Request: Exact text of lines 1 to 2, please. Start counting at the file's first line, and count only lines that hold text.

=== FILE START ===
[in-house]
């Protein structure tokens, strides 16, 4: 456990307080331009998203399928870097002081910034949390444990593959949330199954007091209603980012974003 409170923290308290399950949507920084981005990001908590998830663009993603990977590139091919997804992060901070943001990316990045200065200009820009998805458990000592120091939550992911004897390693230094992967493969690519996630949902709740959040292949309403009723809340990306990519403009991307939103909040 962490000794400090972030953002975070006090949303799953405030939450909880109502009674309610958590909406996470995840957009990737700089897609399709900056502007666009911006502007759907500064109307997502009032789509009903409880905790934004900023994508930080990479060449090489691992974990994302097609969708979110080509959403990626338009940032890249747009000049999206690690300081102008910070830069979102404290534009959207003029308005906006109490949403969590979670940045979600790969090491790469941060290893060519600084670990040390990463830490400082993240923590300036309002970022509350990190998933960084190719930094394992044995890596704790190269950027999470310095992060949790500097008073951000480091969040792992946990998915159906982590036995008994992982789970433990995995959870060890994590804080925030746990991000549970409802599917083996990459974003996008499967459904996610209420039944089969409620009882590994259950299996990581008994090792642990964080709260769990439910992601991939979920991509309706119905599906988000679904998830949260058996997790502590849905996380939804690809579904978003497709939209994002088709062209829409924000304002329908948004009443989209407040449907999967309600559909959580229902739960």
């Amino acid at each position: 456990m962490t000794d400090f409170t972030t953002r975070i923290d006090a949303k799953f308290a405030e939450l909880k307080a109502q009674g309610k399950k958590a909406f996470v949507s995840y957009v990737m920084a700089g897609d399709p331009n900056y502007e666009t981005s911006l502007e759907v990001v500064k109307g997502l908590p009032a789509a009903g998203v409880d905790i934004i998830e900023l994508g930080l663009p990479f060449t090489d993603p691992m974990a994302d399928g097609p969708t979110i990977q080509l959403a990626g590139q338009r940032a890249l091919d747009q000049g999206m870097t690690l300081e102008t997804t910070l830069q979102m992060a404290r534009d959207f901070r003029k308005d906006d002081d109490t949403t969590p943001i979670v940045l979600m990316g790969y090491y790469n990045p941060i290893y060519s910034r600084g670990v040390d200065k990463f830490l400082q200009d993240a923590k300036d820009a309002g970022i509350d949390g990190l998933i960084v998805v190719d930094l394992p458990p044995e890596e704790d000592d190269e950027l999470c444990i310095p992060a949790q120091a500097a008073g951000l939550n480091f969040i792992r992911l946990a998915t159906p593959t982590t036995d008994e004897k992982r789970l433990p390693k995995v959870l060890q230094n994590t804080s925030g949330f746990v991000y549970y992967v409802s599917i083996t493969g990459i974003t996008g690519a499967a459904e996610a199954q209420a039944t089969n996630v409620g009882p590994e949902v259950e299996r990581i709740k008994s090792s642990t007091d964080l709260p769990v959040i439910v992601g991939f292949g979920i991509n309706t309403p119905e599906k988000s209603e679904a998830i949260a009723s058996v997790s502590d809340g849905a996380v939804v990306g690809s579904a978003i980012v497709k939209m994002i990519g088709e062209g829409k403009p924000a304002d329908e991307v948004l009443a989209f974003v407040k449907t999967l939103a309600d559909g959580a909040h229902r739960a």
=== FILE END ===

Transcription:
[in-house]
């Protein structure tokens, strides 16, 4: 456990307080331009998203399928870097002081910034949390444990593959949330199954007091209603980012974003 409170923290308290399950949507920084981005990001908590998830663009993603990977590139091919997804992060901070943001990316990045200065200009820009998805458990000592120091939550992911004897390693230094992967493969690519996630949902709740959040292949309403009723809340990306990519403009991307939103909040 962490000794400090972030953002975070006090949303799953405030939450909880109502009674309610958590909406996470995840957009990737700089897609399709900056502007666009911006502007759907500064109307997502009032789509009903409880905790934004900023994508930080990479060449090489691992974990994302097609969708979110080509959403990626338009940032890249747009000049999206690690300081102008910070830069979102404290534009959207003029308005906006109490949403969590979670940045979600790969090491790469941060290893060519600084670990040390990463830490400082993240923590300036309002970022509350990190998933960084190719930094394992044995890596704790190269950027999470310095992060949790500097008073951000480091969040792992946990998915159906982590036995008994992982789970433990995995959870060890994590804080925030746990991000549970409802599917083996990459974003996008499967459904996610209420039944089969409620009882590994259950299996990581008994090792642990964080709260769990439910992601991939979920991509309706119905599906988000679904998830949260058996997790502590849905996380939804690809579904978003497709939209994002088709062209829409924000304002329908948004009443989209407040449907999967309600559909959580229902739960």